WHO remains on target to eradicate polio globally by 2018, Aylward said, despite a violent backlash from militant groups in Pakistan and Nigeria.

But there are also worrying signs of persistence, with the polio virus found in sewers in Cairo in January, with the type linked to the indigenous strain in Pakistan. Egypt has not had a case of polio since 2004.

Aylward said while the violence has forced the WHO to revise is approach to immunizations in both Pakistan and Nigeria.

“The goal is to put tools in the hands of the communities to immunize their own kids,” Aylward said.

“The overall risks (of contracting polio) are getting smaller, because we are finally getting into some of these difficult places,” he said.

Since 1988, the WHO has cut the number of global polio cases from 350,000 to just 225 in 2012, with India declared polio free in January 2012.

Nigerians travelling abroad to take polio vaccine by 2013- Ray Nihar of WHO

Just to share with you folks a report courtesy News Agency of Nigeria (NAN):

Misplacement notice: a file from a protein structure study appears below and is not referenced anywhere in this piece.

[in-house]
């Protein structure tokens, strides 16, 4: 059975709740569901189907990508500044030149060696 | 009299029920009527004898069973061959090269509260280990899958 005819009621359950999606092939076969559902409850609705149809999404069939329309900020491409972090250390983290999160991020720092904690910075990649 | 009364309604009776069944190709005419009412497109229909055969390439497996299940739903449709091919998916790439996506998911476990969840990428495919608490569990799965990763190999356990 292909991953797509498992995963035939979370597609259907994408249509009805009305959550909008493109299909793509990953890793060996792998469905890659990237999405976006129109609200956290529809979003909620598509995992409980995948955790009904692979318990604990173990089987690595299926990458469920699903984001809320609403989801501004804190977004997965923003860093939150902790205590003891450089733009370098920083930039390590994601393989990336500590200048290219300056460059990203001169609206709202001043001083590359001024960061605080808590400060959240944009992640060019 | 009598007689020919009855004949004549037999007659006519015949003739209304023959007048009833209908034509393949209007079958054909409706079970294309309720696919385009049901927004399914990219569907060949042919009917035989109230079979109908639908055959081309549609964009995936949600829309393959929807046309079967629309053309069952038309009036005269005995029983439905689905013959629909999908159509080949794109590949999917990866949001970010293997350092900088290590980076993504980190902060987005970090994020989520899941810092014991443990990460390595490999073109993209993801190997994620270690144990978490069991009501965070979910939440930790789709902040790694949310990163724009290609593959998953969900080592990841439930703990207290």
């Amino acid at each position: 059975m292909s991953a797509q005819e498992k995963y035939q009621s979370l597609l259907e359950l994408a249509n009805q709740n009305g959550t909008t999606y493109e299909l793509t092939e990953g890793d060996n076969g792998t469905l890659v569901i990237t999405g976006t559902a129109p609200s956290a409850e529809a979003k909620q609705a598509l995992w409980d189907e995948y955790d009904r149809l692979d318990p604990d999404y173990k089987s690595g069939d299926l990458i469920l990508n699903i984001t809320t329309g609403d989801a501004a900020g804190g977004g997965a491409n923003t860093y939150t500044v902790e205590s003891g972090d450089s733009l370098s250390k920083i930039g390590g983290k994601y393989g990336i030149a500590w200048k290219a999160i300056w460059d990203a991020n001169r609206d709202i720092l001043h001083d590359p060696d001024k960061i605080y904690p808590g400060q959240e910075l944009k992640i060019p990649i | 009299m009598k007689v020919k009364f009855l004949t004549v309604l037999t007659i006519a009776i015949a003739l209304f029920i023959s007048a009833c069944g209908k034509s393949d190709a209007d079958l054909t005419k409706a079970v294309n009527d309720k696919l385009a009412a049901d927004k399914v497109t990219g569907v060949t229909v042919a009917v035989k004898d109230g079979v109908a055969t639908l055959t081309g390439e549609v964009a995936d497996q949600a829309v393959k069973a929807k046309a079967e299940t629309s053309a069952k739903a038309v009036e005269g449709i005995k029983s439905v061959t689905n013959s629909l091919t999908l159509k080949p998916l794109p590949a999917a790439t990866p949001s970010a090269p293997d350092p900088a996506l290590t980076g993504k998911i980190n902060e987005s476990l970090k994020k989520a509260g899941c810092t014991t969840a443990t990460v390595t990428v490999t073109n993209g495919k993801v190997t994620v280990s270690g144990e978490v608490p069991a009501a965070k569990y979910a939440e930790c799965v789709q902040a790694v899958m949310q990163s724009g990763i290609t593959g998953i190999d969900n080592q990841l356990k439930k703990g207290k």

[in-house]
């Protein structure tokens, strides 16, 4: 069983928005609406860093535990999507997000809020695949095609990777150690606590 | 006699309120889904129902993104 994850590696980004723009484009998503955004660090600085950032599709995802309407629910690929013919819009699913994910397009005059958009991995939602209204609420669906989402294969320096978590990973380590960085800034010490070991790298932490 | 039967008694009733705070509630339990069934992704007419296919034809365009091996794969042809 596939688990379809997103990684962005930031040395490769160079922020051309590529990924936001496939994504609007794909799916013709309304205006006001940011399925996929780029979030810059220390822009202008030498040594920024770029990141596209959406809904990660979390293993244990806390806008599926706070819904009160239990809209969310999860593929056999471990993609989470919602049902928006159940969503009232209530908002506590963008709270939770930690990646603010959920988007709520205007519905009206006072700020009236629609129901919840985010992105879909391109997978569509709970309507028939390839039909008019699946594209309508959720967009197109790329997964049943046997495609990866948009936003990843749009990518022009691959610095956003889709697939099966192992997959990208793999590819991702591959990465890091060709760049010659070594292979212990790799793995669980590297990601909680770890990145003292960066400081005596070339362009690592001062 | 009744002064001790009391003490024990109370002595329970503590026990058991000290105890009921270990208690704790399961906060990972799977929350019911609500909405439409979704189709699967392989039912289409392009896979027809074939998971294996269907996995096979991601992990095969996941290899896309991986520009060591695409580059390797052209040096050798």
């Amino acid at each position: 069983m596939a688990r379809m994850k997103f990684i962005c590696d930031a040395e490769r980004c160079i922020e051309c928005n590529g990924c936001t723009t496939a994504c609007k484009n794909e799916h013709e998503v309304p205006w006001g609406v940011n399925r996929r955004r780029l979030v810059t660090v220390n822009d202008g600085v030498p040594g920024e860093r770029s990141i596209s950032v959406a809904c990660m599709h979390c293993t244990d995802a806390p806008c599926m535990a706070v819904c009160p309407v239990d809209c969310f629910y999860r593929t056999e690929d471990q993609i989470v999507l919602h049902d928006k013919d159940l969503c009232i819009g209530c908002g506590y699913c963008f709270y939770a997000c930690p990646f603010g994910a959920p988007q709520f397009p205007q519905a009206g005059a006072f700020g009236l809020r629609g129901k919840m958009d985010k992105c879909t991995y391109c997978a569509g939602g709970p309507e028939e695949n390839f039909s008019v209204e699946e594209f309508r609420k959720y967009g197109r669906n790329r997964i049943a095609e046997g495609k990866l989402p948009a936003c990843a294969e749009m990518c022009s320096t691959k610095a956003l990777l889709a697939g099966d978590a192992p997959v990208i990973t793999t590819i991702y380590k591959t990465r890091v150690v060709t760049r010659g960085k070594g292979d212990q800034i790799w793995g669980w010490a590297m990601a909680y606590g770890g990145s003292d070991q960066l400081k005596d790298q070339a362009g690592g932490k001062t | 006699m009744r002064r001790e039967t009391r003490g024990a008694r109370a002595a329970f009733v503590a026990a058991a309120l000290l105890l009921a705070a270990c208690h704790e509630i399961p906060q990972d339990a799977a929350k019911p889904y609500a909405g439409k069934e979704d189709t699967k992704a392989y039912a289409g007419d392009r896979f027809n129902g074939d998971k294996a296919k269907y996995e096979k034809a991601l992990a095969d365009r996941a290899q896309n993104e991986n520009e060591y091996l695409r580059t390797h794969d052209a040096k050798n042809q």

Nigerians travelling abroad in 2013, will be compelled to take polio vaccine.
From May 2013, Nigerians travelling abroad would be compelled to take the oral polio vaccine, an official of the World Health Organisation, WHO, Ray Nihar, said in Kaduna on Thursday.
Mr. Nihar said, at the monthly review meeting of traditional rulers in Kaduna involved in polio eradication campaign, that the WHO would issue a standing recommendation to all nations under the International Health Regulations.
He said children and adult travelling out of Afghanistan, Nigeria and Pakistan must be certified as having been vaccinated against polio “to reduce the substantial risk of the virus spreading to polio-free countries”.
He said the report issued by the International Monitory Board on Polio revealed that “too many communities” regard  polio vaccination as an imposition with no benefit.
He said eradication of the disease is vital in affected countries, adding that neighbouring countries would not be safe.
The Chairman, Kaduna State Action Committee on the Eradication of Polio, Mustapha Jumare, said insecurity and inaccessibility to certain areas affects total coverage.
He also blamed vaccinators for laxity, thereby retarding efforts at ending the disease.
The Chief of Kagoro, Afuwai Bonet, urged legislators to participate in the fight against polio in their respective constituencies.
Mr. Bonet said compelling Nigerians travelling abroad to take the vaccine would be an embarrassment to Nigeria including the legislators.